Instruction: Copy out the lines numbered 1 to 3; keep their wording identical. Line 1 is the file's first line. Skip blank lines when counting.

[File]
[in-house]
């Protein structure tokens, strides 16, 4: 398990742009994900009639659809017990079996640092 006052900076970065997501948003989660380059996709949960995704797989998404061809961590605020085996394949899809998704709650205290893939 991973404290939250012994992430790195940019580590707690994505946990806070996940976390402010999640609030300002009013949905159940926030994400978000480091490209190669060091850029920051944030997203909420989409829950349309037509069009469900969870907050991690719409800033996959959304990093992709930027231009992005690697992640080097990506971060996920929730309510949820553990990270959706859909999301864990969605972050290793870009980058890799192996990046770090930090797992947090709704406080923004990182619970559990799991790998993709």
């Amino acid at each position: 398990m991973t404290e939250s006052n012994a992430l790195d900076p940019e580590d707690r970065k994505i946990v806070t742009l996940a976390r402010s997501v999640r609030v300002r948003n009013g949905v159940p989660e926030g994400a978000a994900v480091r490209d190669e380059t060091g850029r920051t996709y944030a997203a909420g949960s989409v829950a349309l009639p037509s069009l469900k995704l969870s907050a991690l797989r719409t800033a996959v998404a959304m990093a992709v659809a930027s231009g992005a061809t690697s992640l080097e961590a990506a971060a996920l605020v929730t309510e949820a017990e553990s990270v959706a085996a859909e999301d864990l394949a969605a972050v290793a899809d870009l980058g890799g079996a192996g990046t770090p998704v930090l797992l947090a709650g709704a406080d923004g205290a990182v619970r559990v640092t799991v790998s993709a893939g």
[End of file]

[in-house]
């Protein structure tokens, strides 16, 4: 398990742009994900009639659809017990079996640092 006052900076970065997501948003989660380059996709949960995704797989998404061809961590605020085996394949899809998704709650205290893939 991973404290939250012994992430790195940019580590707690994505946990806070996940976390402010999640609030300002009013949905159940926030994400978000480091490209190669060091850029920051944030997203909420989409829950349309037509069009469900969870907050991690719409800033996959959304990093992709930027231009992005690697992640080097990506971060996920929730309510949820553990990270959706859909999301864990969605972050290793870009980058890799192996990046770090930090797992947090709704406080923004990182619970559990799991790998993709």
């Amino acid at each position: 398990m991973t404290e939250s006052n012994a992430l790195d900076p940019e580590d707690r970065k994505i946990v806070t742009l996940a976390r402010s997501v999640r609030v300002r948003n009013g949905v159940p989660e926030g994400a978000a994900v480091r490209d190669e380059t060091g850029r920051t996709y944030a997203a909420g949960s989409v829950a349309l009639p037509s069009l469900k995704l969870s907050a991690l797989r719409t800033a996959v998404a959304m990093a992709v659809a930027s231009g992005a061809t690697s992640l080097e961590a990506a971060a996920l605020v929730t309510e949820a017990e553990s990270v959706a085996a859909e999301d864990l394949a969605a972050v290793a899809d870009l980058g890799g079996a192996g990046t770090p998704v930090l797992l947090a709650g709704a406080d923004g205290a990182v619970r559990v640092t799991v790998s993709a893939g």